In other words, pay no attention to the man behind the curtain. I am Oz, the Great and Powerful.

 
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Lies, Damned Lies, and Vox Day’s Statistics

Before we move on to chapter two of TIA, I want to go back and spend a little more time on the issue of what statistics tell us about the relative morality of atheists versus theists. In a footnote, Vox writes:

There are some silly bits of information floating around the Internet claiming to prove that Christians are fifty times more likely to go to prison than atheists. Of course, by cherry-picking this data, one could claim that English and Welsh Christians are 315 times more likely to go to prison than atheists and be superficially correct. One would have to be an intellectually dishonest ass to do so, though.

In the section on the “Low Church Atheist,” however, Vox spends a considerable amount of time discussing this same British study, and concludes that

when one compares the 31.6 percent of imprisoned no-religionists to the 15.1 percent of Britons who checked “none” or wrote in Jedi Knight, agnostic, atheist, or heathen in the 2001 national survey, it becomes clear that their Low Church counterparts are nearly four times more likely to be convicted and jailed for committing a crime than a Christian.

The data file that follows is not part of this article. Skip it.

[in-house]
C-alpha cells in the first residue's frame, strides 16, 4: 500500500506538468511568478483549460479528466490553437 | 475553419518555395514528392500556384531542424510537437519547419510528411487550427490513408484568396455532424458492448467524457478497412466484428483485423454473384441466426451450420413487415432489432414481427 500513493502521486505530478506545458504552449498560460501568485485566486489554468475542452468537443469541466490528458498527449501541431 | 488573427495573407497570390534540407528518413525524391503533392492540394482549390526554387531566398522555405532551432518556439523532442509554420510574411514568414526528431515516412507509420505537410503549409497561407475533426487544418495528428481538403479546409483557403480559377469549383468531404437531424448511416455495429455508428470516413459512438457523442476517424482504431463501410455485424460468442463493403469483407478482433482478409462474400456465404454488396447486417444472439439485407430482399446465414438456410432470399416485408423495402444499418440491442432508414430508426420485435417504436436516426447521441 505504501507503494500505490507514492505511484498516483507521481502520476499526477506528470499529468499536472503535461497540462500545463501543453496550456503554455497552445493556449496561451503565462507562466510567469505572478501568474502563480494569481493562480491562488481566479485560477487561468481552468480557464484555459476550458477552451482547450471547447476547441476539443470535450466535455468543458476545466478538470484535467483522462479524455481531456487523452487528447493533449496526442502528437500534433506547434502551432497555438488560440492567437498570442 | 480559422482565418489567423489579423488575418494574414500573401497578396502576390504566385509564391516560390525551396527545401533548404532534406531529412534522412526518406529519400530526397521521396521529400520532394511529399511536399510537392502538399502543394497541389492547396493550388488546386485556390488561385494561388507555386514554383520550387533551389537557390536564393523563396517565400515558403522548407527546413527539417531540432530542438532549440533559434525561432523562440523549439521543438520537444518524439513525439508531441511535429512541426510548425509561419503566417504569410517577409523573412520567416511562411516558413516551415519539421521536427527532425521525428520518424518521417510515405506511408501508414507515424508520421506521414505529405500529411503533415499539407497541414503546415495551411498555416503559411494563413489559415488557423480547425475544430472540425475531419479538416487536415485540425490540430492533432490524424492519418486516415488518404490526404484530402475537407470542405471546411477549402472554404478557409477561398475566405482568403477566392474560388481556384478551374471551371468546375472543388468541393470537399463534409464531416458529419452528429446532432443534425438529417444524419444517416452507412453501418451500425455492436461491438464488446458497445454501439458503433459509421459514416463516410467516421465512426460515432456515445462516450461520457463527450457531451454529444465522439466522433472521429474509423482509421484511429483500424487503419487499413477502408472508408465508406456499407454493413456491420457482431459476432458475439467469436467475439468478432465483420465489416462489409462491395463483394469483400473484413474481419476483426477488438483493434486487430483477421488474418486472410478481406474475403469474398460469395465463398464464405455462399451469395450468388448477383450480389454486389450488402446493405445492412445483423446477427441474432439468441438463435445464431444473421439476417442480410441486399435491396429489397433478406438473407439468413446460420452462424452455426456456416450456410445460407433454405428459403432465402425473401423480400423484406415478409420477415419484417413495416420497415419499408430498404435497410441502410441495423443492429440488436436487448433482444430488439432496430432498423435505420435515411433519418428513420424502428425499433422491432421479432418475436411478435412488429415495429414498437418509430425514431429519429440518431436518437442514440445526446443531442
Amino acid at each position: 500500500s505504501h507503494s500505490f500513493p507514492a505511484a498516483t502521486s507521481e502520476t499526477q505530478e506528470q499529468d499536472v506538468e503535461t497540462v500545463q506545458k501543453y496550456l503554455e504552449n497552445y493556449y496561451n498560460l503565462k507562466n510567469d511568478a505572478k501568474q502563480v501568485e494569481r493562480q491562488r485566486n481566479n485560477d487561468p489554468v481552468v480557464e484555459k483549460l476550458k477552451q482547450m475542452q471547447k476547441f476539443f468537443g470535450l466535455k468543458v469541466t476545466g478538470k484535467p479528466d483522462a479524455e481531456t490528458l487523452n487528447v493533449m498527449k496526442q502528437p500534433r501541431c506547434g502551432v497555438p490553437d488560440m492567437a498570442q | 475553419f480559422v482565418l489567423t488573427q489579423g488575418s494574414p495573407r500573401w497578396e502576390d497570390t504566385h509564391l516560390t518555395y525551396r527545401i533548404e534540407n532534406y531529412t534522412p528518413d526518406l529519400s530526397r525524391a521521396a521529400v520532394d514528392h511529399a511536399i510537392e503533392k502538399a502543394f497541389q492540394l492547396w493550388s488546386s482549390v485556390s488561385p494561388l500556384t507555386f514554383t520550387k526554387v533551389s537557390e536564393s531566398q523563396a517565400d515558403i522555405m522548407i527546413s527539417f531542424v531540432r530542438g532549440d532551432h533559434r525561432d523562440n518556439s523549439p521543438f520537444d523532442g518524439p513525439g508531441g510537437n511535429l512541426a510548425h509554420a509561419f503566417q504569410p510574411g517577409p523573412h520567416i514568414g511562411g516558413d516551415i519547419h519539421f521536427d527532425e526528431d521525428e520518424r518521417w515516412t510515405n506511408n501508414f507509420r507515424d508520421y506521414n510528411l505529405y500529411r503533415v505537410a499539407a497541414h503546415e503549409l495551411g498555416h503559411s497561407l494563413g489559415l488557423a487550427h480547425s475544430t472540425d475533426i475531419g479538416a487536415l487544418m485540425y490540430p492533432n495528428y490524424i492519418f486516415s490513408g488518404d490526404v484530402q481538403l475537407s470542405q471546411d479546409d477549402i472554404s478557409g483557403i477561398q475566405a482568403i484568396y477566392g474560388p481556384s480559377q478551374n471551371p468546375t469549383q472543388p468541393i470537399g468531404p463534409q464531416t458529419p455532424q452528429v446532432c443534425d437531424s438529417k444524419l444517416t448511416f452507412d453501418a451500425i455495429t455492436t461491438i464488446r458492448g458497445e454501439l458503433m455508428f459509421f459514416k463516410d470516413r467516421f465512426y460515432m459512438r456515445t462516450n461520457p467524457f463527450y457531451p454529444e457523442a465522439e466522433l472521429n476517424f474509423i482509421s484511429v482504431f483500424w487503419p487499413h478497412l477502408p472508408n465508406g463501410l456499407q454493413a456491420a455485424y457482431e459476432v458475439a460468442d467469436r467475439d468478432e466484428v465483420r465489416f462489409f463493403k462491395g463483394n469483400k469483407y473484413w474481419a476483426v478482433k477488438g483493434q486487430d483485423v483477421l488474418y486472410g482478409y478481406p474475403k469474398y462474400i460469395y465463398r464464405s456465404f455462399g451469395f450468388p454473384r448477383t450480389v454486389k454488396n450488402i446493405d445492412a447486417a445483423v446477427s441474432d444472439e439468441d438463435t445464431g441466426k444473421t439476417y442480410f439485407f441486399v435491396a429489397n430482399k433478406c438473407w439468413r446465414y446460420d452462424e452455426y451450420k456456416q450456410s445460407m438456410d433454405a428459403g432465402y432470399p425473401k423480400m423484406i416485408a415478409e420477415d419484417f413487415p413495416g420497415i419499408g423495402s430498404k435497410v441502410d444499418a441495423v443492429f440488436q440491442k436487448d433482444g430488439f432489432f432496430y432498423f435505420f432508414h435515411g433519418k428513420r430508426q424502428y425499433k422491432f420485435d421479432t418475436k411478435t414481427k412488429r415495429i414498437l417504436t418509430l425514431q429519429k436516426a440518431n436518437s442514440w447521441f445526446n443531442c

So even though you “would have to be an intellectually dishonest ass” to use these statistics to draw conclusions about the relative morality of theists vs. atheists (if you’re concluding that theists are less moral), it “becomes clear” that these same statistics allow us to draw conclusions about the relative morality of theists vs. atheists (if you’re concluding that atheists are less moral). Sweet, eh? He’s using these carefully chosen statistics to conclude that “Low Church Atheists” have “criminal proclivities” that “strongly suggest that they are less intelligent on average than theists and High Church atheists alike,” but if anyone calls him on it, he can claim that he already said such conclusions were intellectually dishonest, and you must just be misreading him. But let’s look at those statistics a little more closely.

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The shallow seas of the Christian pro-life movement

Writing for Townhall.com, Chuck Colson runs aground whilst trying to navigate the shallow seas of the Christian pro-life movement.

A few years ago, novelist Anne Rice, famous for her vampire stories, recommitted herself to her Catholic faith. She then announced that she was dedicating her writing talents to Christ. One result was the wonderful book, Christ the Lord, a story that imagines the childhood of Jesus.

It is apparent that Rice’s beliefs are deep and genuine—which is why I was so surprised to learn she is endorsing a staunchly pro-abortion presidential candidate.

A sincere Christian celebrity who doesn’t endorse Colson’s conservative Christian political views? Imagine that! Colson is aghast. Doesn’t Rice know she’s betraying Christianity itself?

Christians did not leap into politics five minutes after Roe v. Wade was decided. Christian doctrine on the sanctity of life, coupled with the Church’s involvement in politics, began 2,000 years ago.

But then Colson says a very strange thing.